The choral forces of the Vocalensemble Rastatt sing with gusto in their scenes, especially the penultimate scene of Don Giovanni’s demonic encounter and demise. The players of the Mahler Chamber Orchestra are a virtuosic group, and if they lack the sort of authority brought to Mozart’s music by ensembles like the Staatskapelle Dresden and Wiener Philharmoniker they bring an engaging youthfulness to their playing, spurred by the conducting of Yannick Nézet-Séguin. Maestro Nézet-Séguin is one of the promising young conductors who have taken the podiums of the world’s opera houses by storm in recent seasons, and in Don Giovanni he conducts with the energy and enthusiasm familiar from his appearances at the MET and elsewhere. The music of Mozart is very different from the Romantic repertory over which Maestro Nézet-Séguin has most frequently presided, however, and a firmer stylistic hand would have been beneficial in this performance. It can be argued that each character in Don Giovanni has his or her own musical style and that this contributes meaningfully to the drama, but having all of the singers in a performance of Don Giovanni on the same musical page produces an environment in which the listener can appreciate the composer’s genius for musical characterization without sorting through the various approaches brought to the music by the singers. Maestro Nézet-Séguin does not yet bring the kind of authority to Don Giovanni that would justify comparison with Karl Böhm, but this is a recording that exhibits all the promise of a gifted young conductor, and he is to be congratulated for bringing a full-blooded, standard-repertory approach to the score rather than treating it as a ‘period’ piece that requires special handling.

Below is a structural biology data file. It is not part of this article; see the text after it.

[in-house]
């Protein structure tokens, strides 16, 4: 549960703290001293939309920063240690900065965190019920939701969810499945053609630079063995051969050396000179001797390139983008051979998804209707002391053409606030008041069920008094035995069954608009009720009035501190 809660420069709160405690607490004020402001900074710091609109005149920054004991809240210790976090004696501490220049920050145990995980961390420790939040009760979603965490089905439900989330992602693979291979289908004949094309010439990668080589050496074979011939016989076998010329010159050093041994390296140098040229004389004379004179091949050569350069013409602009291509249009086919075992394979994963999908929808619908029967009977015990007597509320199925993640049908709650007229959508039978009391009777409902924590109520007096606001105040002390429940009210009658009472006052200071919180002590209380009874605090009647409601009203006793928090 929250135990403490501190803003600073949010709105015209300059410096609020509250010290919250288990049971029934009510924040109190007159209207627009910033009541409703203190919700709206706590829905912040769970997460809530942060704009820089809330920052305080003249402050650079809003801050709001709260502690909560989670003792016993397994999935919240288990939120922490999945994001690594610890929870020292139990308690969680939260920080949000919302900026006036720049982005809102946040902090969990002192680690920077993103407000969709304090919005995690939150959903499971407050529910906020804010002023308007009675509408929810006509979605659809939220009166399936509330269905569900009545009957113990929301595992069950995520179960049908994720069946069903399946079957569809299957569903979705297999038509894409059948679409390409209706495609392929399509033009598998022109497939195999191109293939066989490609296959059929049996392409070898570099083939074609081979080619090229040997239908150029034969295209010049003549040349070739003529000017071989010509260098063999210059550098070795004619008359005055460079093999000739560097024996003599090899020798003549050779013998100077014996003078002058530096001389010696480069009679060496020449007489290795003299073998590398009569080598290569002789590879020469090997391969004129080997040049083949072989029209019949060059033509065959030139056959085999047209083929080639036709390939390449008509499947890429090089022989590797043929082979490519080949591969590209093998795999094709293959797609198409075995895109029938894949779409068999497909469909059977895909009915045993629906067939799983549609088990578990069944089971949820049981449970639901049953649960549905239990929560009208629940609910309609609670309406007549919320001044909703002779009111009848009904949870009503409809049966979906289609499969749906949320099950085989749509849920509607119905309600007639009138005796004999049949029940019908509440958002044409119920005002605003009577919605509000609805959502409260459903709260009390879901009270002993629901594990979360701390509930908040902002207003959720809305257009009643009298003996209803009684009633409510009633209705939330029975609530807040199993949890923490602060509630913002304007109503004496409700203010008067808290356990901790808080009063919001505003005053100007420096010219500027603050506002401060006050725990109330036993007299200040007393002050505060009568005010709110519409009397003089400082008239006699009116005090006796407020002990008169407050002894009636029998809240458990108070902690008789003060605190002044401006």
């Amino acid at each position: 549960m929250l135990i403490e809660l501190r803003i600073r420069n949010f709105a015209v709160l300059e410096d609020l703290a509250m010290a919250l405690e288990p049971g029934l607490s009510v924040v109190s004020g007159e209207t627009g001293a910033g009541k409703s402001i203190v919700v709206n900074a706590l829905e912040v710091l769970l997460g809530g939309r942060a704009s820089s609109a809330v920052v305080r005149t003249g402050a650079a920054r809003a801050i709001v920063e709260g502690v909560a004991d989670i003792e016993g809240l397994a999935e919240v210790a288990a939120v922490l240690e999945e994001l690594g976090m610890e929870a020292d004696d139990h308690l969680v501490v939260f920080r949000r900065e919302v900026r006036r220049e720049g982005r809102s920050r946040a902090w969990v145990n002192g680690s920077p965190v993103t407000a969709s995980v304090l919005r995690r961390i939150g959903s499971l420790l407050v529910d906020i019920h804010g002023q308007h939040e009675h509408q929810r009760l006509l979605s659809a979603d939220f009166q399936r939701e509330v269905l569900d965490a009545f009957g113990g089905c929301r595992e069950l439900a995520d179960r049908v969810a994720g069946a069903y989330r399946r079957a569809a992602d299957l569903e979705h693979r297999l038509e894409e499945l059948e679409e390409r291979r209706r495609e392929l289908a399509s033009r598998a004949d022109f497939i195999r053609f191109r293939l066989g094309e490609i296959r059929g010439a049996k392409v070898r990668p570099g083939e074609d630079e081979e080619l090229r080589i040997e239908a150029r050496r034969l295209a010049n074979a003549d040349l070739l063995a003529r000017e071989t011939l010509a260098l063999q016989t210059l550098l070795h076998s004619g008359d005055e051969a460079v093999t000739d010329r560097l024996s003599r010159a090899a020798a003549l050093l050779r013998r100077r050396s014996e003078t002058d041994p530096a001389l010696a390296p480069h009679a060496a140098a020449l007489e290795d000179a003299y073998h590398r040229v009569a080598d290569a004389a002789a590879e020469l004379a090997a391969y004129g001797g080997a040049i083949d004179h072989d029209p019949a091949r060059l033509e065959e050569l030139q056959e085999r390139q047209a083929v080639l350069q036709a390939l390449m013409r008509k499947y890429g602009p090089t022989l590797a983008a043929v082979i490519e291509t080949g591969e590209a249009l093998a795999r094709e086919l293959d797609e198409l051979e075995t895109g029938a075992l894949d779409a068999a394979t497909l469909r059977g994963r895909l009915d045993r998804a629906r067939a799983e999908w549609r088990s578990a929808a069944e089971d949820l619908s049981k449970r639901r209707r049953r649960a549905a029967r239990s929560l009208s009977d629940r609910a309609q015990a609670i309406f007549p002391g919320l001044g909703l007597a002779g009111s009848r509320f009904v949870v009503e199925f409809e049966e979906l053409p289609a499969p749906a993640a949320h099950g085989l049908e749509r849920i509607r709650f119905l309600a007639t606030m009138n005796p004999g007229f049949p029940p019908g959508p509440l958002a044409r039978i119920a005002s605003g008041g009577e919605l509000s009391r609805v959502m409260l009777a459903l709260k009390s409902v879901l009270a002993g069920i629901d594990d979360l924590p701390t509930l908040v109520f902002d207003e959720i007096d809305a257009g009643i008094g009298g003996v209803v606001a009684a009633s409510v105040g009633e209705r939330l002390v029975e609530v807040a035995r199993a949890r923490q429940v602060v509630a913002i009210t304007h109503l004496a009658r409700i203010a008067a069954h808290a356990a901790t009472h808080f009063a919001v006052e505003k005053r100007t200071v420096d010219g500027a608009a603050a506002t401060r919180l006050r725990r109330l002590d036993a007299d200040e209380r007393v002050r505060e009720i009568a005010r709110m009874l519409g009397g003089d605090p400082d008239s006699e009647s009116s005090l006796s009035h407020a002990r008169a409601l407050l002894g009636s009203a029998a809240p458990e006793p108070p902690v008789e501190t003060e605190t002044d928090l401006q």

The first point of vocal contact in Don Giovanni is Leporello, and in Luca Pisaroni this recording has an experienced practitioner of the role, his performances as Leporello in the Michael Grandage production at the Metropolitan Opera having garnered the plaudits of audiences and critics. Mr. Pisaroni is a performer with charisma to spare, and it is possible when listening to this recording to wonder what he might have achieved in the title role. As Leporello, Mr. Pisaroni plays capably to his Giovanni, even at the expense of his own vocal integrity. ‘Notte e giorno faticar’ starts the performance winningly, but the comedy in ‘Madamina, il catalogo è questo’ is somewhat broad; a result of the ‘live’ recording, perhaps. Mr. Pisaroni brings a genuine bass-baritone voice to the role, and if he ultimately lacks the point and pristine timing of a Salvatore Baccaloni—at this point in his career, at least—he has charm, excellent diction, and a well-schooled technique that should endear him to audiences for years to come.